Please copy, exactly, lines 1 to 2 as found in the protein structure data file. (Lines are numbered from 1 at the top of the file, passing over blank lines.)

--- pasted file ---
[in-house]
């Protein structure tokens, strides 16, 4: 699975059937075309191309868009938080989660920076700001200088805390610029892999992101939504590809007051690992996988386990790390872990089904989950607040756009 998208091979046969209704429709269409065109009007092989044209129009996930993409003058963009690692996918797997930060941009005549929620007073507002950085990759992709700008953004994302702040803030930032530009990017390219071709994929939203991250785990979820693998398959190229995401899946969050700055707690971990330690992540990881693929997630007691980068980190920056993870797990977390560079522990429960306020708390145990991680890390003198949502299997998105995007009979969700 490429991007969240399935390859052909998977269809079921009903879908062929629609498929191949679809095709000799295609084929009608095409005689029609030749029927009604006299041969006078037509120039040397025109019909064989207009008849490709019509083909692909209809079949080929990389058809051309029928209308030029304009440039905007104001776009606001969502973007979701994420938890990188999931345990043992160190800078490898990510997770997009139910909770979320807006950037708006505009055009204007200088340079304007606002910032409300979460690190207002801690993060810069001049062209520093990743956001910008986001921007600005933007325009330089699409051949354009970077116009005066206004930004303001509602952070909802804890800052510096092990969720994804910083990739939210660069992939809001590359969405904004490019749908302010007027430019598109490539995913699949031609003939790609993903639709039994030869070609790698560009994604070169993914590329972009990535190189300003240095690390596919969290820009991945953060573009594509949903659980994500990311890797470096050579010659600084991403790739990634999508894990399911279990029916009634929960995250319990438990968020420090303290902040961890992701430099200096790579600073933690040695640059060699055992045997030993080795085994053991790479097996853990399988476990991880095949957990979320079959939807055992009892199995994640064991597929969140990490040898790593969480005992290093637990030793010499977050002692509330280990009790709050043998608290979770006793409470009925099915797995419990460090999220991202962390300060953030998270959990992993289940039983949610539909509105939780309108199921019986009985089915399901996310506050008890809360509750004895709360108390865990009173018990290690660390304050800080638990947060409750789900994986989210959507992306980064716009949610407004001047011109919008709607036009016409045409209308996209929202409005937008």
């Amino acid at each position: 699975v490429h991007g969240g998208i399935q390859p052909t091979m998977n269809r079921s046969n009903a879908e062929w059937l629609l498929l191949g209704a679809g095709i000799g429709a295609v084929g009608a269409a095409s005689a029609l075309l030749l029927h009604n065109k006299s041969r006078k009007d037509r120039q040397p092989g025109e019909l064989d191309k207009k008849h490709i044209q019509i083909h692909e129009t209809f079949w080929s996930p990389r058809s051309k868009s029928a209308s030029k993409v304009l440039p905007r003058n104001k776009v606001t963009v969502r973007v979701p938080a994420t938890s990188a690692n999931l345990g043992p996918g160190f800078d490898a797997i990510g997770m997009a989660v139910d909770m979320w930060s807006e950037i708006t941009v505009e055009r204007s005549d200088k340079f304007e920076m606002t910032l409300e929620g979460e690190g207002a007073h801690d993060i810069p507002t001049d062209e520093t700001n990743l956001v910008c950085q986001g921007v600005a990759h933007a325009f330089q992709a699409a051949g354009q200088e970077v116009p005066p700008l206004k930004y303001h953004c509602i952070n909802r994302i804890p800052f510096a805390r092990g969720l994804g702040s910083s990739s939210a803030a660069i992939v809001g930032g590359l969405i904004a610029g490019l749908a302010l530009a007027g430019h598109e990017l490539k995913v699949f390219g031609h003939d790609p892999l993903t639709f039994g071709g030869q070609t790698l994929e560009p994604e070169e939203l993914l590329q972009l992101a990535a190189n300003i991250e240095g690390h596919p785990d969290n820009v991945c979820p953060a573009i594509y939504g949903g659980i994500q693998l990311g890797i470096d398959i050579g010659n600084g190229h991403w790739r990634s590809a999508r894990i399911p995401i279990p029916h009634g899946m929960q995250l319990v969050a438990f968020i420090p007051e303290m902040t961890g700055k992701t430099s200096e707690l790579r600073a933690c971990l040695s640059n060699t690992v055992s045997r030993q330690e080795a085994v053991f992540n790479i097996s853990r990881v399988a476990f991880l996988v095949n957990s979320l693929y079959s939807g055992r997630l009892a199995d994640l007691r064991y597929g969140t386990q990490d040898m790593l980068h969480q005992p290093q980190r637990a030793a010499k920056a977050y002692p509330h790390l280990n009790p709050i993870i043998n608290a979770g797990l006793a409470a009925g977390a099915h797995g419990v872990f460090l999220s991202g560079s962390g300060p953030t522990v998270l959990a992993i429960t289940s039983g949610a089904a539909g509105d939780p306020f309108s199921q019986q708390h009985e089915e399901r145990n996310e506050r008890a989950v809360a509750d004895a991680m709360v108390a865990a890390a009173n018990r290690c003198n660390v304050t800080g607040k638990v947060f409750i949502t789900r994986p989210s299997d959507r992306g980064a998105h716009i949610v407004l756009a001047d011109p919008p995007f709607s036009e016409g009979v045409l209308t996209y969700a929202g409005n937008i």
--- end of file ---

[in-house]
């Protein structure tokens, strides 16, 4: 699975059937075309191309868009938080989660920076700001200088805390610029892999992101939504590809007051690992996988386990790390872990089904989950607040756009 998208091979046969209704429709269409065109009007092989044209129009996930993409003058963009690692996918797997930060941009005549929620007073507002950085990759992709700008953004994302702040803030930032530009990017390219071709994929939203991250785990979820693998398959190229995401899946969050700055707690971990330690992540990881693929997630007691980068980190920056993870797990977390560079522990429960306020708390145990991680890390003198949502299997998105995007009979969700 490429991007969240399935390859052909998977269809079921009903879908062929629609498929191949679809095709000799295609084929009608095409005689029609030749029927009604006299041969006078037509120039040397025109019909064989207009008849490709019509083909692909209809079949080929990389058809051309029928209308030029304009440039905007104001776009606001969502973007979701994420938890990188999931345990043992160190800078490898990510997770997009139910909770979320807006950037708006505009055009204007200088340079304007606002910032409300979460690190207002801690993060810069001049062209520093990743956001910008986001921007600005933007325009330089699409051949354009970077116009005066206004930004303001509602952070909802804890800052510096092990969720994804910083990739939210660069992939809001590359969405904004490019749908302010007027430019598109490539995913699949031609003939790609993903639709039994030869070609790698560009994604070169993914590329972009990535190189300003240095690390596919969290820009991945953060573009594509949903659980994500990311890797470096050579010659600084991403790739990634999508894990399911279990029916009634929960995250319990438990968020420090303290902040961890992701430099200096790579600073933690040695640059060699055992045997030993080795085994053991790479097996853990399988476990991880095949957990979320079959939807055992009892199995994640064991597929969140990490040898790593969480005992290093637990030793010499977050002692509330280990009790709050043998608290979770006793409470009925099915797995419990460090999220991202962390300060953030998270959990992993289940039983949610539909509105939780309108199921019986009985089915399901996310506050008890809360509750004895709360108390865990009173018990290690660390304050800080638990947060409750789900994986989210959507992306980064716009949610407004001047011109919008709607036009016409045409209308996209929202409005937008």